Sociology | GLOBAL SOCIETY (3CR)
S308 | 8706 | Greer


11:45AM-1:20PM  MTWR  BH 003

Today the word Globalization is commonly used in circles that range
from the media to politics to the environment (both natural and
social). We hear about the global financial crisis, the rising power
of China, and the prediction of an even stronger India, the World
Social Forum, and democracy movements in the Middle East…the list goes
on. But what this means concretely for our standards of living and how
our lifestyles may be affected are not always clear.
A main objective of this class is to familiarize students with ideas,
concepts and ways of analyzing global relations. In order to achieve
this, this course will endeavor to build the following skills:
1. Basic Economic Literacy – Globalization is at its core defined by
new economic relations. Inevitably, to analyze these relations we will
have to use some economic concepts. For some this may be unfamiliar
territory, but stick with it, it will be well worth it.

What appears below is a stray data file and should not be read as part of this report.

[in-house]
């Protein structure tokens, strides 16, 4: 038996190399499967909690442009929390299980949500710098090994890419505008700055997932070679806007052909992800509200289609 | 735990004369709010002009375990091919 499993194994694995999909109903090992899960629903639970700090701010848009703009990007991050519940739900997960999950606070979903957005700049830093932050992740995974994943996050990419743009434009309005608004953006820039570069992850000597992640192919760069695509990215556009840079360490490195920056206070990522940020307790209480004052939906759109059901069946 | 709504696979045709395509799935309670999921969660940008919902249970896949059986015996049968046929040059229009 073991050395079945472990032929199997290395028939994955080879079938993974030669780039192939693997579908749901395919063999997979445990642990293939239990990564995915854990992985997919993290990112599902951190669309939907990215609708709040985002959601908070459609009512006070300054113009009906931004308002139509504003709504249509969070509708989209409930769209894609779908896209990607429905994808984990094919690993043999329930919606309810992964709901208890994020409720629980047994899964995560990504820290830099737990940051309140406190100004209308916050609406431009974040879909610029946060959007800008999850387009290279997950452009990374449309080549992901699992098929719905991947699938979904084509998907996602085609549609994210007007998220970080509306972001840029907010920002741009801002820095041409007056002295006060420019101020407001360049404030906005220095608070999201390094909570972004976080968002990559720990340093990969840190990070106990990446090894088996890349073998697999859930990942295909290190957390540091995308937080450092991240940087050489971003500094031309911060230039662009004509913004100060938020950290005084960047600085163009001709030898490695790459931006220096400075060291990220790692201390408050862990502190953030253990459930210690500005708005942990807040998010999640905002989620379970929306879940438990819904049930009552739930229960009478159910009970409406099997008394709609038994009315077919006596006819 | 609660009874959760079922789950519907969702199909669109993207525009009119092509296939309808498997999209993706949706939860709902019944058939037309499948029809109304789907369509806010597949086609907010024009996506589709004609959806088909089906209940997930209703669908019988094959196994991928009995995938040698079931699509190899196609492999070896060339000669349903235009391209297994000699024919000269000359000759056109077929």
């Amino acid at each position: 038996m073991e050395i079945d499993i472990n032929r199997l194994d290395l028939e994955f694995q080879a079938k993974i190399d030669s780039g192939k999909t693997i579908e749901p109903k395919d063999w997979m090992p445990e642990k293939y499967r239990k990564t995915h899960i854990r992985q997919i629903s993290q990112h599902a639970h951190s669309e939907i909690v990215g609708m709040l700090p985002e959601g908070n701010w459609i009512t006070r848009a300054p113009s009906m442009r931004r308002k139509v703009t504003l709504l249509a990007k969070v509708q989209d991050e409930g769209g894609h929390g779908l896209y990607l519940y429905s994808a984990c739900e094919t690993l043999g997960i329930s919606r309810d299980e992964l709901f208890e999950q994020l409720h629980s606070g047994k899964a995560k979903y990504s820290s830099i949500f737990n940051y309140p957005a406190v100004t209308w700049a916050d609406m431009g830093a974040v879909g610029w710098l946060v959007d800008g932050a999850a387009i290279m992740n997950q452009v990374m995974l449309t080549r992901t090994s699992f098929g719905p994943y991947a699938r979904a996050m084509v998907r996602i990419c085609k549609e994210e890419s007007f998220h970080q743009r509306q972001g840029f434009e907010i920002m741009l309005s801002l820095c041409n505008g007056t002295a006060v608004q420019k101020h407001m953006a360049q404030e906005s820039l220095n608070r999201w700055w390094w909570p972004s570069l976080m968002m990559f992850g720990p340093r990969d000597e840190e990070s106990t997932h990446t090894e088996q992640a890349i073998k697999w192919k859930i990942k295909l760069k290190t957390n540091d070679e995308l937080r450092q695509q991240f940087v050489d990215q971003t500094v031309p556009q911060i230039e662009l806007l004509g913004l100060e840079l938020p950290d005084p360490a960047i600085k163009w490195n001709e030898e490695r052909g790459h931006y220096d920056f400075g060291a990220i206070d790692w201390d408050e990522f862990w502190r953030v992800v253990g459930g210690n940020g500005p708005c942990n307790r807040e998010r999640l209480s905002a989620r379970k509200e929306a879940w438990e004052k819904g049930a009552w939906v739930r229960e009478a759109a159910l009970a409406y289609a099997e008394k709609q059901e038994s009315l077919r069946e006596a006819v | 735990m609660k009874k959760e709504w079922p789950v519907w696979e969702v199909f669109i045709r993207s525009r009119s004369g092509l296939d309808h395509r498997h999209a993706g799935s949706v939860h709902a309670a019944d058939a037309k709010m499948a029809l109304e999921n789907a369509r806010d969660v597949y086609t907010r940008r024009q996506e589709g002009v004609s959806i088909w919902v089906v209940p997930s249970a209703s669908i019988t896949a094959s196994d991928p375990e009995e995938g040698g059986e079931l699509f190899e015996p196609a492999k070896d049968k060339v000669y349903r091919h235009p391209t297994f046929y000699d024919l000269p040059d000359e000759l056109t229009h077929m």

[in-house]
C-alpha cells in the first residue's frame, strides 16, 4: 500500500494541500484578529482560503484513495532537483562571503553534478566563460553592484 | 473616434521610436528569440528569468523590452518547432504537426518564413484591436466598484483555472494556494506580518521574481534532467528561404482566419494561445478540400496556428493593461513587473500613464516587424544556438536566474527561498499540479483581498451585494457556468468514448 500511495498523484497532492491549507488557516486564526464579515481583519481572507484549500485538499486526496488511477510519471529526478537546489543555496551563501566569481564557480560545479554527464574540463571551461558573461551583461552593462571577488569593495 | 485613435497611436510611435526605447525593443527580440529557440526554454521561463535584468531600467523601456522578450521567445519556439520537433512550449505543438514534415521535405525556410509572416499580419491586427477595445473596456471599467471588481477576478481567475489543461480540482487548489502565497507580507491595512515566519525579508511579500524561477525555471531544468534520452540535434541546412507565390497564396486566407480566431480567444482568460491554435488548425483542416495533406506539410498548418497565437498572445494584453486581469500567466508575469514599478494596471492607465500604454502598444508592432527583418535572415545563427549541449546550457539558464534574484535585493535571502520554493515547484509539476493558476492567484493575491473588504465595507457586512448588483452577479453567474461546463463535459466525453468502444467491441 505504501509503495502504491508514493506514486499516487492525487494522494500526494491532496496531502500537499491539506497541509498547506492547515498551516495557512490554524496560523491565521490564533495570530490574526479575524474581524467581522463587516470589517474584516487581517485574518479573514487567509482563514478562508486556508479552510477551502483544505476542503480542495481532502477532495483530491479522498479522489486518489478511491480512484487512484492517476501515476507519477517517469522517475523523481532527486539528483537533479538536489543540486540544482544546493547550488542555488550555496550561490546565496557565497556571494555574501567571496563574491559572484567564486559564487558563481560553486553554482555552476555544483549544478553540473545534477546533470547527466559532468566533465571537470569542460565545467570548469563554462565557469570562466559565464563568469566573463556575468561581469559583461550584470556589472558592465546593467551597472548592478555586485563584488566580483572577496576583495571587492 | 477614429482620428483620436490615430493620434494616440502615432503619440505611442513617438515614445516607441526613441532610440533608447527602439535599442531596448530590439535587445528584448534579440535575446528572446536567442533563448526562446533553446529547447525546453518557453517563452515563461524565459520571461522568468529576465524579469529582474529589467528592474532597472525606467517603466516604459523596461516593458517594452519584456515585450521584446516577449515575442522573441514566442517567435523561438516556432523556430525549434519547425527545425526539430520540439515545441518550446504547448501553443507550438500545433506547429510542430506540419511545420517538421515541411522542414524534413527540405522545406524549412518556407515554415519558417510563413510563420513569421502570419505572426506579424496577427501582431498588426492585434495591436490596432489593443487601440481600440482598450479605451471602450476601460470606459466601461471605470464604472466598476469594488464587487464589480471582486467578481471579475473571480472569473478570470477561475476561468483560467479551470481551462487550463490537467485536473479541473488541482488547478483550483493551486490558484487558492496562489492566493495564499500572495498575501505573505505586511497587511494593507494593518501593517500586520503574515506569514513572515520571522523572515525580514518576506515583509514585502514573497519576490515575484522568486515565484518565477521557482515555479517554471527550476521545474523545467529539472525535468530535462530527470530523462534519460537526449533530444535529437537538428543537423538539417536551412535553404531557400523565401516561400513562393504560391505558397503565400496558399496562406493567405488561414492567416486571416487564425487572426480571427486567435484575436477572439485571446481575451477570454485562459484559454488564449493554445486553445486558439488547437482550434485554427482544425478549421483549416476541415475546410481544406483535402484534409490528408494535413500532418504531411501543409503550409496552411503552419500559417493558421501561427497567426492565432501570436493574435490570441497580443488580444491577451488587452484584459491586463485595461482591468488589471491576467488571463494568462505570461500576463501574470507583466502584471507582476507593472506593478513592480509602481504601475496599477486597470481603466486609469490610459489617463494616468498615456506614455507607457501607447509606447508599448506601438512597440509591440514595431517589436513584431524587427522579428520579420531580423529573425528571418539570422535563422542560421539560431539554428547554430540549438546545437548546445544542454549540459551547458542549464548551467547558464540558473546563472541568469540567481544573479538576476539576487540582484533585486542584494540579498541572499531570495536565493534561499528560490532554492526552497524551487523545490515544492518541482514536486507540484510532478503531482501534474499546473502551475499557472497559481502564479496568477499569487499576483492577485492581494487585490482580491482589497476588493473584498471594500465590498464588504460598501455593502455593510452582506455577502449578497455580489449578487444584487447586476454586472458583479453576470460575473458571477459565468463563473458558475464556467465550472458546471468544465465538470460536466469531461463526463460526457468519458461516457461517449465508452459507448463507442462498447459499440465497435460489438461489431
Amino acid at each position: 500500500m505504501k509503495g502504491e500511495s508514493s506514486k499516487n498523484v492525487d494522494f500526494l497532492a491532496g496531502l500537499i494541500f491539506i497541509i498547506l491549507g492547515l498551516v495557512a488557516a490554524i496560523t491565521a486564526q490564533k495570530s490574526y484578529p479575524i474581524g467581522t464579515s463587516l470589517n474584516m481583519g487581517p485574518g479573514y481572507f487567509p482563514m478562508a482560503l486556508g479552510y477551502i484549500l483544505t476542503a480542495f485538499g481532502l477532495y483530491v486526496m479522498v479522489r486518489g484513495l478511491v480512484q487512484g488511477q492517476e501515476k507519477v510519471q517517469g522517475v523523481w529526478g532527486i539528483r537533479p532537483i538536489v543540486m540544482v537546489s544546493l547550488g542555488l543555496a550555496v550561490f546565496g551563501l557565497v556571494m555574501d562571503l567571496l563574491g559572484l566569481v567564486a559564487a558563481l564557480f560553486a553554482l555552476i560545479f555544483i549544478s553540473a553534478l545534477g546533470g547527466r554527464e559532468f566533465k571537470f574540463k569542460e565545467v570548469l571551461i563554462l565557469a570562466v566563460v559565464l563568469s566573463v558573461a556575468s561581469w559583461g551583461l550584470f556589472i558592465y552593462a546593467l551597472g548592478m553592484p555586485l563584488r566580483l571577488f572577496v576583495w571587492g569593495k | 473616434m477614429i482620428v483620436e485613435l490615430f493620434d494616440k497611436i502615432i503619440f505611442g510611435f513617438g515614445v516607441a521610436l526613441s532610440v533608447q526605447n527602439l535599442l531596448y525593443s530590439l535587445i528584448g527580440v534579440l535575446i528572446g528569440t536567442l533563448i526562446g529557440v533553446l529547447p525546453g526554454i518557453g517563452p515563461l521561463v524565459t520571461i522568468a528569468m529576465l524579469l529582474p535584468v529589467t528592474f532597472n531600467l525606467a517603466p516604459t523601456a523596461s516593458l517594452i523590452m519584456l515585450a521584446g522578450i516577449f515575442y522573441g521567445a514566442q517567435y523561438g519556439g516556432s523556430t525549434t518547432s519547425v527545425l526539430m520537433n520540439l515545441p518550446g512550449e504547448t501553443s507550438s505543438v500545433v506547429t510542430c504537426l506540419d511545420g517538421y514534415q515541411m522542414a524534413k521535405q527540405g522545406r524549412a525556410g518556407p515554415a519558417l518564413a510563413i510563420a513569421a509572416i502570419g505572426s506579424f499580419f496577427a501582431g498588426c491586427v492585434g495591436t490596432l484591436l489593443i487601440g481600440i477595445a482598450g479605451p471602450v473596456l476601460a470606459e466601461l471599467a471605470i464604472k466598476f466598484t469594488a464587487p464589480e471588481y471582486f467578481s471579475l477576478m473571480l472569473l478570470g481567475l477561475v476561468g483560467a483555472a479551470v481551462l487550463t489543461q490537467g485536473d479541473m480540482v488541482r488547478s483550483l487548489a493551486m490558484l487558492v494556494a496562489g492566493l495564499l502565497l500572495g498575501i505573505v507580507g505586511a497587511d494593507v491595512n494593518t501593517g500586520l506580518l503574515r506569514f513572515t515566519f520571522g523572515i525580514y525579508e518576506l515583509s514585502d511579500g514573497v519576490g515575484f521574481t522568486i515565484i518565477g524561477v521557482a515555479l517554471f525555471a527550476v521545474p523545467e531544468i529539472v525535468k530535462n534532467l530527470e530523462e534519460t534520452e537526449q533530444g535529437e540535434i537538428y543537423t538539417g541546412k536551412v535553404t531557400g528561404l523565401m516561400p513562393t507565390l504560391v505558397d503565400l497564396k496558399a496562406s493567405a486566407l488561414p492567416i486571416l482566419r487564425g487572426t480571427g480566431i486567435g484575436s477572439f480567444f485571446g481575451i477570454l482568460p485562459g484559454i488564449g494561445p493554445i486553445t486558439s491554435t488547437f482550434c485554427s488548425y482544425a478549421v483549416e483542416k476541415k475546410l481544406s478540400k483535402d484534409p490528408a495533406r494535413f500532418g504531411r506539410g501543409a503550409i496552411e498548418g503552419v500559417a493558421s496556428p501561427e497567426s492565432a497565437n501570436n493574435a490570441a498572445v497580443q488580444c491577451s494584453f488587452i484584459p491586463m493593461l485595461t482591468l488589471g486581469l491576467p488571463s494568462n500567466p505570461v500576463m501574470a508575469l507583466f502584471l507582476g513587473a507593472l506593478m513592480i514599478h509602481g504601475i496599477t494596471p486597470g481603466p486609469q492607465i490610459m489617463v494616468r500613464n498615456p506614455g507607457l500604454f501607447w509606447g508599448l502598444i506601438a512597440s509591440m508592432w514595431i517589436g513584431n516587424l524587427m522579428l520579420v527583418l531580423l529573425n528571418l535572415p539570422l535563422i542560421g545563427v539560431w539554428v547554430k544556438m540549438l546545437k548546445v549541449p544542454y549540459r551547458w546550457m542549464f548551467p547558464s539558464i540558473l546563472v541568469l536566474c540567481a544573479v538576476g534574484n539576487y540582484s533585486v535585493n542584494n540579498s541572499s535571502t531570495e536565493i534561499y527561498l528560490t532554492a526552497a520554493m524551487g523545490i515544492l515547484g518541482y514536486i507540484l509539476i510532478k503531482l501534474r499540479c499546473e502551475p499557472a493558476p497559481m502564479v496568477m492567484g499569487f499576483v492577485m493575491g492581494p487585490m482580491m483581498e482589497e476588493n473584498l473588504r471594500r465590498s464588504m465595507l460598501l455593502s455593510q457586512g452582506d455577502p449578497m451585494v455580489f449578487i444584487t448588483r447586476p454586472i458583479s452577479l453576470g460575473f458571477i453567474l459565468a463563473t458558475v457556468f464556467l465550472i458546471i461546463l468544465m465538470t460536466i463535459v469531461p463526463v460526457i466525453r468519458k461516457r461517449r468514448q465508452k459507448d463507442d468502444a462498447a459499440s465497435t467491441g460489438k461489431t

2. Sociological Analysis of Economic Development – understanding the
underlying economic structures is our starting point – how these
structures affect the social and political realms is our ultimate
goal.  An economy is not some intricate super computer that makes
objective decisions about how to maximize wealth and welfare.
Economies are people working with each other “from 9-5.”  Who gets
what and how from the economy is a social issue because some ways of
distributing work and goods may be conducive to general welfare, peace
and blissful coexistence, while other ways of distributing work and
goods foster distrust and warfare. Who gets what from the economy is
also a political matter, because it depends on power and not everyone
enters the game with the same amount of it.
3. Historical Perspective – Sociology 308 places the current period of
globalization (1950’s-present) in historical perspective. Students
will become familiar with global relations in two earlier periods –
the era of European Colonialism (pre-WWII) and the National
Development Era (WWII-early 1970’s) as a means of making sense of the
current era of globalization.